It would, however, be inaccurate to say that the legitimate government has no loyalists or supporters in Aden. It does, and this makes for the possibility of a confrontation between the two rivals unless tensions are defused.
In a bid to de-escalate the recent chaos in Aden, Saudi Arabia on Friday invited Al-Zubaidi, and southern former (fired) minister Hani bin Buraik to come to Riyadh. The invitation serves as definite evidence that the aspirations of the southern people are respected, but that the legitimacy of the internationally recognized government cannot be revoked in areas under the control of the coalition forces.
The Gulf Cooperation Council (GCC) articulated its rejection of the formation of the southern transitional council, emphasising "rallying behind the legitimacy to restore the power of the state, security and stability across the country".
The statement conveyed a strong message to the southern people that Saudi Arabia and other Gulf countries stand firmly against the separation of the south. However, this statement will clearly not extinguish the spark behind the formation of the southern council.
Conflict within the coalition
Earlier this month, President Hadi accused UAE of "behaving like an occupier" in Yemen. The rifts between Hadi and UAE intensified in February of this year when Hadi arrived in Abu Dhabi for discussions with the Emirati leadership.
The recent development in Aden could be the fallout of the previous tensions between the two. UAE is a key member of the Saudi-led Arab coalition fighting the Houthis in Yemen, and it has considerable influence in the south.
|When president Hadi fired Aden's former governor, UAE officials could not hide their ire|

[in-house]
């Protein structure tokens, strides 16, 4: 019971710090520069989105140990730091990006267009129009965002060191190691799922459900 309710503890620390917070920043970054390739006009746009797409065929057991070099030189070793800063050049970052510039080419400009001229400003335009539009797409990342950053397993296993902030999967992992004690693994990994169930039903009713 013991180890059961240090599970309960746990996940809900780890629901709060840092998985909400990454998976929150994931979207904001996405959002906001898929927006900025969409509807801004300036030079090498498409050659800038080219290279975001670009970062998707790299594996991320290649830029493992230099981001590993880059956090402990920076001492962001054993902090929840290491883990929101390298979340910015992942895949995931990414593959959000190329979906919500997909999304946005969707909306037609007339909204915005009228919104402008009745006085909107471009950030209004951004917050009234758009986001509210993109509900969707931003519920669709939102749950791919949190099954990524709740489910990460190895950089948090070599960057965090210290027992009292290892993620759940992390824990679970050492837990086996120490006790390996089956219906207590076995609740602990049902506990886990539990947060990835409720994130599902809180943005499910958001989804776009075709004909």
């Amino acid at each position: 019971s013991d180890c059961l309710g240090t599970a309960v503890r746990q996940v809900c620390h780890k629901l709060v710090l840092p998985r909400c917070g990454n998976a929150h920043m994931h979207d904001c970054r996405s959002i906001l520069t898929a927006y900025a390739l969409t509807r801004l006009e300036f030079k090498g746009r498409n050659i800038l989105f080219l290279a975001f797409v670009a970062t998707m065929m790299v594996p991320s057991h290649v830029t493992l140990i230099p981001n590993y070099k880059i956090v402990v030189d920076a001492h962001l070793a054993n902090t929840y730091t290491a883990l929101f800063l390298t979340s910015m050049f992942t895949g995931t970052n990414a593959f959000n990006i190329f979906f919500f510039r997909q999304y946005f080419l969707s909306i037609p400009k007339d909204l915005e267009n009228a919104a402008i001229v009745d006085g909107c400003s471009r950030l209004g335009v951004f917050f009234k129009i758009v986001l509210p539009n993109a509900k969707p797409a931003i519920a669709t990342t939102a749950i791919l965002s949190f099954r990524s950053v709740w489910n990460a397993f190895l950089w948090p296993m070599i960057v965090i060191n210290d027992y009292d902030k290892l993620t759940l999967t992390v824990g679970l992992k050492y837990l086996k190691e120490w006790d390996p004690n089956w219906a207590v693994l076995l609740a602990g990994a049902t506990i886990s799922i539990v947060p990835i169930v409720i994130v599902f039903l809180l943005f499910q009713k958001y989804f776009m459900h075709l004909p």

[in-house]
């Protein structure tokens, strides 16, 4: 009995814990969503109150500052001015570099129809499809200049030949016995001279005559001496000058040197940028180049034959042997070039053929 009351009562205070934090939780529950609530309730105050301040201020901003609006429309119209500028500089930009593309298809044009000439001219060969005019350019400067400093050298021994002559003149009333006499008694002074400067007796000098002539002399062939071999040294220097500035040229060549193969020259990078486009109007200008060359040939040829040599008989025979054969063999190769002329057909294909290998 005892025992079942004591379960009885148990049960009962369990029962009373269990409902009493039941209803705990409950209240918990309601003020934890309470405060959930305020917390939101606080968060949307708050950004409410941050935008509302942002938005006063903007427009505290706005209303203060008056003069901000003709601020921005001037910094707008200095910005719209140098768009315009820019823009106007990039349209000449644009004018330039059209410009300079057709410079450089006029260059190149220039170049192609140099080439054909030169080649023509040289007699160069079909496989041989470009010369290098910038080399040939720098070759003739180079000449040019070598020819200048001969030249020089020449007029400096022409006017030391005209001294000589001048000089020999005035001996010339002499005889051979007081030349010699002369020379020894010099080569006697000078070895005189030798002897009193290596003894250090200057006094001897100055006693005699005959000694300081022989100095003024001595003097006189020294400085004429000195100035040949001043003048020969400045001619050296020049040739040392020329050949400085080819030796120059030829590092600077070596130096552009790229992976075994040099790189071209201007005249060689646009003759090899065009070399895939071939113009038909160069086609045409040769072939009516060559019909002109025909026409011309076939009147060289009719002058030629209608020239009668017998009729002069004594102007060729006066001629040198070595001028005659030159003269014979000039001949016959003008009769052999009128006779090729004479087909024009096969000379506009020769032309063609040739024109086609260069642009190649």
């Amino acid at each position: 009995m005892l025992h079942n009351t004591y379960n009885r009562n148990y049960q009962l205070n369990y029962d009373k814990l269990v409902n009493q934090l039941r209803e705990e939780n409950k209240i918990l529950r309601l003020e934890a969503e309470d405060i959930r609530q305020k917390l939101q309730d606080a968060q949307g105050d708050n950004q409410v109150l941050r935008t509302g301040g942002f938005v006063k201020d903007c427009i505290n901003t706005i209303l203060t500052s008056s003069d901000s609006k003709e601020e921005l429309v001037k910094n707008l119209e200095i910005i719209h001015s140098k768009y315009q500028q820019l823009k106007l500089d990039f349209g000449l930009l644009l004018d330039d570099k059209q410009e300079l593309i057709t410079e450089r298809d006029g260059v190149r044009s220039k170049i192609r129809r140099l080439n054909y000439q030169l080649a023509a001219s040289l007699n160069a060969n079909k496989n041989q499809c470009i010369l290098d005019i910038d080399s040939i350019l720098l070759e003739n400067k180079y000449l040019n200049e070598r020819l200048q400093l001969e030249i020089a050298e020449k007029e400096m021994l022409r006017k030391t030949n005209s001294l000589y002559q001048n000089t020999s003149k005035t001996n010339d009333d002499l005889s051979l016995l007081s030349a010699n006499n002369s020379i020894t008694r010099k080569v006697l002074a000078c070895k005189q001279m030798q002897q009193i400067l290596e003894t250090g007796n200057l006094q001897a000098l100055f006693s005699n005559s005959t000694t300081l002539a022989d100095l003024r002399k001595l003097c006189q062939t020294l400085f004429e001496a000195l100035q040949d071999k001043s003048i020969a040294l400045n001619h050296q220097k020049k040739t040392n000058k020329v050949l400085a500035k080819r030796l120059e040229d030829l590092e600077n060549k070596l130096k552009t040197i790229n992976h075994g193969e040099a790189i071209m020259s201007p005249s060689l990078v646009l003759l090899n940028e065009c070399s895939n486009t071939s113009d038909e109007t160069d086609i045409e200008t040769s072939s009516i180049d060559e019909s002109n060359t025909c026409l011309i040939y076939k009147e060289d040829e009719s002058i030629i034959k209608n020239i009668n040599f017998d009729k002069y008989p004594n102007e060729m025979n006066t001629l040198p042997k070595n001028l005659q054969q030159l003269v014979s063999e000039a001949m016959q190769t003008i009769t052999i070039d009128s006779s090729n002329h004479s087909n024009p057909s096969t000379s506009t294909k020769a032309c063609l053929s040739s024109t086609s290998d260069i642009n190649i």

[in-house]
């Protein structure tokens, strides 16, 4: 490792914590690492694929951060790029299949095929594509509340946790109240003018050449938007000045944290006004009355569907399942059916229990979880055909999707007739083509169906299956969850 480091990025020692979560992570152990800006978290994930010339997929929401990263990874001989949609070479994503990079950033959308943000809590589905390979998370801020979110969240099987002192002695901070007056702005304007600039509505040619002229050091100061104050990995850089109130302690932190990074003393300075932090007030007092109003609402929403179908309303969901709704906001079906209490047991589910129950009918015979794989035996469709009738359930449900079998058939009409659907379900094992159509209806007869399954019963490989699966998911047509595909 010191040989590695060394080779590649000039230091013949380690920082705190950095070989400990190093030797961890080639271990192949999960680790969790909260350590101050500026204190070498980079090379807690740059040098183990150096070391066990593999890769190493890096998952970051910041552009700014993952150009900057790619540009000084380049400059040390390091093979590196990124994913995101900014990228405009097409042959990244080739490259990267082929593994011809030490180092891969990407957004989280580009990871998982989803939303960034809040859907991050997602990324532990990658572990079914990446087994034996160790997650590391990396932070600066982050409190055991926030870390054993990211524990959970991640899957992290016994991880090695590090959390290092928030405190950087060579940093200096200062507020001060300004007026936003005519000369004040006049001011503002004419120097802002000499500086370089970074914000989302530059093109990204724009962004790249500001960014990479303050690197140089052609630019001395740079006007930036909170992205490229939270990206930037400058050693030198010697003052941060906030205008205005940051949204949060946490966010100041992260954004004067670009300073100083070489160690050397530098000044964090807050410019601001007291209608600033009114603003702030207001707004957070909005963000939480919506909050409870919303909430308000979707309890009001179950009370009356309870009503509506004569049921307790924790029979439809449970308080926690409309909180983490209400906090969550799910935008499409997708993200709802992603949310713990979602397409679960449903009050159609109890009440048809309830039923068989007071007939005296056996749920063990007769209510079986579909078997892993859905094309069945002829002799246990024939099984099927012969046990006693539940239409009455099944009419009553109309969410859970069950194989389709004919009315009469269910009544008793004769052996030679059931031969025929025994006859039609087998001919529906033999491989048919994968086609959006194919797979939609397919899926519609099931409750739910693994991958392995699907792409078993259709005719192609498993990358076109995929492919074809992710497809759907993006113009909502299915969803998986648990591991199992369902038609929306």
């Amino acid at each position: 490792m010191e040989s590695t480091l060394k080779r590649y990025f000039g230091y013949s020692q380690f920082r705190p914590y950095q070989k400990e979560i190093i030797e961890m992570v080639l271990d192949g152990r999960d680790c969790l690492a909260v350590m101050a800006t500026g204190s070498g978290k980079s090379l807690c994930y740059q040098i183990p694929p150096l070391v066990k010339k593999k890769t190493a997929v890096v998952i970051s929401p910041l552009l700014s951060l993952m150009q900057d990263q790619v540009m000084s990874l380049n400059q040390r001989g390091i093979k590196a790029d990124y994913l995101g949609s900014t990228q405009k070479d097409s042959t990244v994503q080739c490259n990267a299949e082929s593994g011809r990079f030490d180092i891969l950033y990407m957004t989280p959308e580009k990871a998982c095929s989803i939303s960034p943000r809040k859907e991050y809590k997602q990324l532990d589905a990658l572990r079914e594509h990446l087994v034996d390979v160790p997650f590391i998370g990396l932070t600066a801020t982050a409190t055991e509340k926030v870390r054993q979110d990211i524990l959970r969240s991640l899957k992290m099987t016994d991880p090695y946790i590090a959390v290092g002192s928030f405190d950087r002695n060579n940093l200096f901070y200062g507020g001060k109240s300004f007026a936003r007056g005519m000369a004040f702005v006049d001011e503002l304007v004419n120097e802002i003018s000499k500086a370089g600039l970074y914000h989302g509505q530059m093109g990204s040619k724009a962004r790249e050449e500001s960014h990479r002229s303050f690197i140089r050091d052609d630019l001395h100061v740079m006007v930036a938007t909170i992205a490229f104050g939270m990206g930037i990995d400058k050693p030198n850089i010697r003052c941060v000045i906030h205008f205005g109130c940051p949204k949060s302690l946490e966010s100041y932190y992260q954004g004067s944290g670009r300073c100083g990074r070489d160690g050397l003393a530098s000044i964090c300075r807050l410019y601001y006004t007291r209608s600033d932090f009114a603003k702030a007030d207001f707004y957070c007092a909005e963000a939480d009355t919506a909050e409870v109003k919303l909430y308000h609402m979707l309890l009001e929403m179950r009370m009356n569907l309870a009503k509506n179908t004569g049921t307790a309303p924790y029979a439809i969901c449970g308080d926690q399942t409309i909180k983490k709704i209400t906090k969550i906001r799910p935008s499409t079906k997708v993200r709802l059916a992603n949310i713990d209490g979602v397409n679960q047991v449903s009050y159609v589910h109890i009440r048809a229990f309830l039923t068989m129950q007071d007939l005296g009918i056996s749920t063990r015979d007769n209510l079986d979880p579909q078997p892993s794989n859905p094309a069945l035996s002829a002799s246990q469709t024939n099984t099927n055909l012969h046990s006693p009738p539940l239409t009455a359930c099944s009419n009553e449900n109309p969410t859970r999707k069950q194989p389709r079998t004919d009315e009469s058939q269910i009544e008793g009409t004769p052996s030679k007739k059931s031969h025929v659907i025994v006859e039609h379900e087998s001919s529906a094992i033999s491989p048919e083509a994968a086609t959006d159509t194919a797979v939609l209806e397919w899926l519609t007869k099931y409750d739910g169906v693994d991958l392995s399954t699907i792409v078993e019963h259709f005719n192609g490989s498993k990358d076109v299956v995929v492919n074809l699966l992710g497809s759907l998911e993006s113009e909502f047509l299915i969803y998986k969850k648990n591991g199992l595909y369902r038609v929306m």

While the legitimate government of Yemen appreciates the UAE's role in the fight against the Iranian-allied militias, there are doubts over its real agenda. Though Saudi Arabia has emerged as the genuine leader of the coalition countries, some say the UAE its own plans, creating the threat of division and conflict within the coalition.
When president Hadi fired Aden's former governor, UAE officials could not hide their ire. The former governor was believed to be at the Emiratis' disposal, and sacking him was a bruising move.
High-profile Dhahi Khalfan Tamim, Dubai's head of security, commented on the sacking, saying, "Replacing Hadi is a Gulf, Arab and international demand."
Saudi Arabia however was not so furious about the governor of Aden's dismissal, a further difference in their stances. However the two superpowers of the coalition - KSA and UAE - may endeavor to camouflage their contradiction with joint statements, the rift has grown conspicuously more solid.
Uncertainty regarding the future of Aden will remain, unless Saudi Arabia and the UAE come together to contain the consequences of the formation of the southern council.
In comparison to last year, the situation in Aden has improved somewhat. Any further chasms among the political and military partners would endanger the city, and invite further conflicts among the southerners themselves.
Khalid Al-Karimi is a freelance reporter and translator. He is a staff member of the Sanaa-based Yemeni Media Center and previously worked as a full-time editor and reporter for the Yemen Times newspaper.
Follow him on Twitter: @Khalidkarimi205
Opinions expressed in this article remain those of the author and do not necessarily represent those of The New Arab, its editorial board or staff.